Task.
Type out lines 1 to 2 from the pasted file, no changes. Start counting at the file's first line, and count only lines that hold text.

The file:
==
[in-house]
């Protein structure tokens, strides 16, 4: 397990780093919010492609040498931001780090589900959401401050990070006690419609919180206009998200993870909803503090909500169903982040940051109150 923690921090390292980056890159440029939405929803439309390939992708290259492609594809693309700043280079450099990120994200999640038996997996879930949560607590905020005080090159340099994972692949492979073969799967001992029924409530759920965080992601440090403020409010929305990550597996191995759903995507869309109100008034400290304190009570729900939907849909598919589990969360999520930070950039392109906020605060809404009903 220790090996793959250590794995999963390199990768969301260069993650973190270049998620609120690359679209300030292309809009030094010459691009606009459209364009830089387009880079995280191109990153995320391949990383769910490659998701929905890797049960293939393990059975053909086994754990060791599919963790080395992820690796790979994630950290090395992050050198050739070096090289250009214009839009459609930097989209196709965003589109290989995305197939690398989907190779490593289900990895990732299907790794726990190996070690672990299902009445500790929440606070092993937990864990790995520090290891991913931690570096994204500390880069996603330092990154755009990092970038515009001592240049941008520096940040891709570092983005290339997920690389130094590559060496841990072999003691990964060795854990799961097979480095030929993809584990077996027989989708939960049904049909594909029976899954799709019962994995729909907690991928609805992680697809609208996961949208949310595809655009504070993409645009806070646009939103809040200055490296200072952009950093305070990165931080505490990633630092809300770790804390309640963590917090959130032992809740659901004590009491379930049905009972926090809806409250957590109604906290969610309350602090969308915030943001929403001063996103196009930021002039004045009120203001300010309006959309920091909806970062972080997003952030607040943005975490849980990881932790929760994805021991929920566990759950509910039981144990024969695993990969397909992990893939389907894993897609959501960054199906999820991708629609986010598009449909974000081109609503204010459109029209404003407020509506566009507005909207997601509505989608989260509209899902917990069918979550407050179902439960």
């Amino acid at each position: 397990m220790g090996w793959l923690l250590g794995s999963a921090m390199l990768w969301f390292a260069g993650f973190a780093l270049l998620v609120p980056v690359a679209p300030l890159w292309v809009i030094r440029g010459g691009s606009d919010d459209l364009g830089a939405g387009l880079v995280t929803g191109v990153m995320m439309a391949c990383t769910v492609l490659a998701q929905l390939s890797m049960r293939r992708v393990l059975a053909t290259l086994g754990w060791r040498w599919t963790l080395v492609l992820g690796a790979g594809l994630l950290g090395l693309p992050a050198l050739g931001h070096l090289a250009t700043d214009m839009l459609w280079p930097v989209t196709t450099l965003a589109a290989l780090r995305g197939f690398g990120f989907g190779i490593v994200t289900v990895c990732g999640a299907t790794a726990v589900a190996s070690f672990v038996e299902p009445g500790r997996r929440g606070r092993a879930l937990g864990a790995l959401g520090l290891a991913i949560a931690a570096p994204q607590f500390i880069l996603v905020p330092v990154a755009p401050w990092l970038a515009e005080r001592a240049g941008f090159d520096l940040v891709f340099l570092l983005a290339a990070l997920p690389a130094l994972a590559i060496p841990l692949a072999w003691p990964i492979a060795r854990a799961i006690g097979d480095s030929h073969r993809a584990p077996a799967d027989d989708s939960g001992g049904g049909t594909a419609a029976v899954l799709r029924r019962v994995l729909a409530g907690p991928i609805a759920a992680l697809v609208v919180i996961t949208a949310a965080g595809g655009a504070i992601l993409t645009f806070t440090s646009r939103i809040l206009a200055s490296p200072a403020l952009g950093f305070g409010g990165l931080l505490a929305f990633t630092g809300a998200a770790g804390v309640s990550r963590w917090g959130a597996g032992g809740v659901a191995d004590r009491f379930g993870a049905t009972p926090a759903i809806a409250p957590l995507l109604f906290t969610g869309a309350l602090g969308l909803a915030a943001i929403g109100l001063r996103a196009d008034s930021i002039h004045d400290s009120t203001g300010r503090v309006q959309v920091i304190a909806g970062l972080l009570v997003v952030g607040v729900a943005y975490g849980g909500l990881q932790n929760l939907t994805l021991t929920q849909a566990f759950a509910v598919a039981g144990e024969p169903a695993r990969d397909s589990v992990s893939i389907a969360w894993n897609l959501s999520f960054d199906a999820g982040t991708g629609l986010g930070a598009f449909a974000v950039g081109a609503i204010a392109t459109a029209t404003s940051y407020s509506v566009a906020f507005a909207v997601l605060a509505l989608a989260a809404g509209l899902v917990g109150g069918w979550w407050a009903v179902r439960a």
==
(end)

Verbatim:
[in-house]
């Protein structure tokens, strides 16, 4: 397990780093919010492609040498931001780090589900959401401050990070006690419609919180206009998200993870909803503090909500169903982040940051109150 923690921090390292980056890159440029939405929803439309390939992708290259492609594809693309700043280079450099990120994200999640038996997996879930949560607590905020005080090159340099994972692949492979073969799967001992029924409530759920965080992601440090403020409010929305990550597996191995759903995507869309109100008034400290304190009570729900939907849909598919589990969360999520930070950039392109906020605060809404009903 220790090996793959250590794995999963390199990768969301260069993650973190270049998620609120690359679209300030292309809009030094010459691009606009459209364009830089387009880079995280191109990153995320391949990383769910490659998701929905890797049960293939393990059975053909086994754990060791599919963790080395992820690796790979994630950290090395992050050198050739070096090289250009214009839009459609930097989209196709965003589109290989995305197939690398989907190779490593289900990895990732299907790794726990190996070690672990299902009445500790929440606070092993937990864990790995520090290891991913931690570096994204500390880069996603330092990154755009990092970038515009001592240049941008520096940040891709570092983005290339997920690389130094590559060496841990072999003691990964060795854990799961097979480095030929993809584990077996027989989708939960049904049909594909029976899954799709019962994995729909907690991928609805992680697809609208996961949208949310595809655009504070993409645009806070646009939103809040200055490296200072952009950093305070990165931080505490990633630092809300770790804390309640963590917090959130032992809740659901004590009491379930049905009972926090809806409250957590109604906290969610309350602090969308915030943001929403001063996103196009930021002039004045009120203001300010309006959309920091909806970062972080997003952030607040943005975490849980990881932790929760994805021991929920566990759950509910039981144990024969695993990969397909992990893939389907894993897609959501960054199906999820991708629609986010598009449909974000081109609503204010459109029209404003407020509506566009507005909207997601509505989608989260509209899902917990069918979550407050179902439960």